Having A Mid-Career Crisis? Here’s How To Fall Back In Love With Your Job

October 3, 2017
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Treat your job like it’s a relationship

Sometimes it happens suddenly, for others it’s a gradual realization, but it hits somewhere between 35-40.

You wake up and feel totally dissatisfied with your job.

Daydreaming of another job you’d rather be at, considering quitting and despising Mondays like the calendar personally attacked you are a few symptoms of a mid-career crisis.

Up until this point you’d been sold the fantasy of how grand your career would be, mixed with parental expectations suggesting ways to live your life. For a million reasons, that fantasy didn’t, or hasn’t yet, come true. With questions swirling and burnout building, you feel like escaping.

But human behavioral specialist, educator and author Dr John Demartini, says instead of panicking, you should use this time to reassess your values.

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“We each have a set of values we live our life by. Now, when we are going down our path and doing what’s meaningful to us we have fulfillment. But many times, in order to socialize and fit in, we will compare ourselves to others. We imagine ourselves having less than them – less smart and less successful, and we’ll inject the values of other people in our life thinking that will be more fulfilling. We try to be somebody else.

Trying to find your authentic self within your career leads to a lot of questions.

Do you go to another company? Do you start your own business? What do you want to do with the rest of your life?

Your job is like a relationship, according to Demartini. Not only does it trequire serious maintenance and demand realistic expectations, but communication is key to its success.

To fall back in love with your job starts with a conversation with the boss of your life: you.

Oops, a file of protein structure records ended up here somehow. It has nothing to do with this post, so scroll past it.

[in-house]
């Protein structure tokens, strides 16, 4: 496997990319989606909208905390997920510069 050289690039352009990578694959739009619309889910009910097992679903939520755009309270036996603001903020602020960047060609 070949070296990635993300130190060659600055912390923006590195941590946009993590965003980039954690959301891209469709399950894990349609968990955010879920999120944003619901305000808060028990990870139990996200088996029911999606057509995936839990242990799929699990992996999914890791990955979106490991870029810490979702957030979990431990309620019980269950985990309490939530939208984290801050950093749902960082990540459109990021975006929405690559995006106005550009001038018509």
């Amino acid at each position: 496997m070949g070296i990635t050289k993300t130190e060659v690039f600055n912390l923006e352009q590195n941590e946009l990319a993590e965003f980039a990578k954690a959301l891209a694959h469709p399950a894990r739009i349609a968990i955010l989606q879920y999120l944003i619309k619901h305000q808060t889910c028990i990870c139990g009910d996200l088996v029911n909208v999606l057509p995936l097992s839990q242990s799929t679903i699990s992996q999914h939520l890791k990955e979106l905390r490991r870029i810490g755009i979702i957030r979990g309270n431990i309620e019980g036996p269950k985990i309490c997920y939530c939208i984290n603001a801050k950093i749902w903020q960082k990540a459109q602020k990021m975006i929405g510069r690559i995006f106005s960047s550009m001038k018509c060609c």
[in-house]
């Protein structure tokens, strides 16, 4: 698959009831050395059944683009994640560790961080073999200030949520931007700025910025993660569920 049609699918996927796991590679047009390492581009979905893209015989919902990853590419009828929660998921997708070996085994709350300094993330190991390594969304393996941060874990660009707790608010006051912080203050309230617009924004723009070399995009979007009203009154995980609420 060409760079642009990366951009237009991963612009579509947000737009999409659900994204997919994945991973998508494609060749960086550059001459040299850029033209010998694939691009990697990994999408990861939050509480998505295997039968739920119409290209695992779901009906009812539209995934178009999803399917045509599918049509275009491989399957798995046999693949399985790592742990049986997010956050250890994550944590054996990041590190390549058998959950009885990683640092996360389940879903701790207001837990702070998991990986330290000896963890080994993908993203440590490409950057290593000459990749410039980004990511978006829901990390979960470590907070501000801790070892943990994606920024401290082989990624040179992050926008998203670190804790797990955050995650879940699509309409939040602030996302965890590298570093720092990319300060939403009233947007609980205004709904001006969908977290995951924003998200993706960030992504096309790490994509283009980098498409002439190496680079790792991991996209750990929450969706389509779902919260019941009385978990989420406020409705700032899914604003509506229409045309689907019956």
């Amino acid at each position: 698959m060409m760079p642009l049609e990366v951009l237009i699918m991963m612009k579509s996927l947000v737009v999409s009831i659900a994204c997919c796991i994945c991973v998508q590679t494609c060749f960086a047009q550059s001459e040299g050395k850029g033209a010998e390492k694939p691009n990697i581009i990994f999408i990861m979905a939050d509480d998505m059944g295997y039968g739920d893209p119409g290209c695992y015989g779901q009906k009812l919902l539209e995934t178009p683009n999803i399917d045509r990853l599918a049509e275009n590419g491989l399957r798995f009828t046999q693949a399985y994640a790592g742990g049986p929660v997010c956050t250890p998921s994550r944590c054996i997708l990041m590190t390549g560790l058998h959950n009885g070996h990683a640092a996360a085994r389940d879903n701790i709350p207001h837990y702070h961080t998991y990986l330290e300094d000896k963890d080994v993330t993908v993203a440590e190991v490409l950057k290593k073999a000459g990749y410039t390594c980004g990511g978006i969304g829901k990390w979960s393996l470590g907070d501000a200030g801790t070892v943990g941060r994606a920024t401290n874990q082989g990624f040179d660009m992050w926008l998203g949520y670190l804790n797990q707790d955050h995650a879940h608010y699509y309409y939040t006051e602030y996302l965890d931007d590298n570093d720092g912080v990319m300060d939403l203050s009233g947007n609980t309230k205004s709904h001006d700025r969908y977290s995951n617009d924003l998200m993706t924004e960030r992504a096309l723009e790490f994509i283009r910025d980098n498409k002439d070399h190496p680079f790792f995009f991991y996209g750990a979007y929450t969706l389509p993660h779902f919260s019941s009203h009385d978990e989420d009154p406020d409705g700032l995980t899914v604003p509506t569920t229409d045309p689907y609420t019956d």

Interview yourself

Interview Jennifer Lawrence Career Crisis

When you’re feeling burnt out, escape is the most attractive option. But the best place to start is determining your values. What means the most to you? This calls for a long conversation with yourself and list-making.

“Make a list all of the things you do, all responsibilities in your job and a list of your life values. Then ask yourself a particular question: How is what you are doing in your job helping fulfill what’s important in your life? Once you can see that, you can appreciate your job,” recommends Demartini.

This is actually difficult to do if you’ve been lying to yourself for many years, but it’s a freeing and crucial step to dictating your next move, says the career expert.

“Sometimes it’s wise to go on and do something more meaningful, but other times it’s wiser to connect the dots and find out how what you are doing is serving you.”

Change your perceptions

Sabrina perceptions career crisis

Often a mid-career crisis is triggered by something more than a mere desire to try something new. People are involved.

Maybe you can’t convince your boss to take stock of their values and improve their communication, but you do have control over yourself.

“If your boss is giving you a hard time, sit down and think, ‘How is this helping me? Is it helping me maybe be more resilient? Is it helping me be better at dealing with difficult people?’ If you find the benefits, then that person doesn’t run you – you run you.”

You’re never going to empower yourself by blaming. You’re disassociating with your own cause and effect. You have command over your perceptions, decisions, and actions. So change your perceptions. Turn them into opportunities.

“Anything you can say thankyou for is fuel,” emphasizes Demartini.

“And anything you can’t say thankyou for, is baggage.”

Images via tumblr.com, giphy.com and pexels.com.

Comment: Have you ever had a mid-career crisis? What did you do about it?

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